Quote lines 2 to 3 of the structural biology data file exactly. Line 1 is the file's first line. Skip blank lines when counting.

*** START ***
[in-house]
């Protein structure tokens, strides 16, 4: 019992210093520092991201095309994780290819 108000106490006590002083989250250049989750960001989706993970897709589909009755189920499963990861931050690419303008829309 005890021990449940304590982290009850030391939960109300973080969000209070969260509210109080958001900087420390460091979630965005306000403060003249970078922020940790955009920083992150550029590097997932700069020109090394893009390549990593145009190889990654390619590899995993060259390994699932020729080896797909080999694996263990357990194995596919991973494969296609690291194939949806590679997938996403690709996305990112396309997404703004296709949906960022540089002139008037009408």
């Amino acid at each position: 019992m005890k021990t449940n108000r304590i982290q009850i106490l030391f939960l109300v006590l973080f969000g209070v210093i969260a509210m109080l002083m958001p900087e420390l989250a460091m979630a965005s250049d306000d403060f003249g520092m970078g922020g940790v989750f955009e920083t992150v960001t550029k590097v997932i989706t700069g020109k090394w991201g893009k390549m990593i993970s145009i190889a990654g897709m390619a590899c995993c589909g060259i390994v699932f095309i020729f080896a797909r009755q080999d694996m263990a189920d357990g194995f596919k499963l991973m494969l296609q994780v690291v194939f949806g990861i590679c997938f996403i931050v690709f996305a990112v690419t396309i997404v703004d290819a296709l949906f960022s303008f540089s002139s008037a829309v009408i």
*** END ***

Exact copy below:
């Protein structure tokens, strides 16, 4: 019992210093520092991201095309994780290819 108000106490006590002083989250250049989750960001989706993970897709589909009755189920499963990861931050690419303008829309 005890021990449940304590982290009850030391939960109300973080969000209070969260509210109080958001900087420390460091979630965005306000403060003249970078922020940790955009920083992150550029590097997932700069020109090394893009390549990593145009190889990654390619590899995993060259390994699932020729080896797909080999694996263990357990194995596919991973494969296609690291194939949806590679997938996403690709996305990112396309997404703004296709949906960022540089002139008037009408």
């Amino acid at each position: 019992m005890k021990t449940n108000r304590i982290q009850i106490l030391f939960l109300v006590l973080f969000g209070v210093i969260a509210m109080l002083m958001p900087e420390l989250a460091m979630a965005s250049d306000d403060f003249g520092m970078g922020g940790v989750f955009e920083t992150v960001t550029k590097v997932i989706t700069g020109k090394w991201g893009k390549m990593i993970s145009i190889a990654g897709m390619a590899c995993c589909g060259i390994v699932f095309i020729f080896a797909r009755q080999d694996m263990a189920d357990g194995f596919k499963l991973m494969l296609q994780v690291v194939f949806g990861i590679c997938f996403i931050v690709f996305a990112v690419t396309i997404v703004d290819a296709l949906f960022s303008f540089s002139s008037a829309v009408i």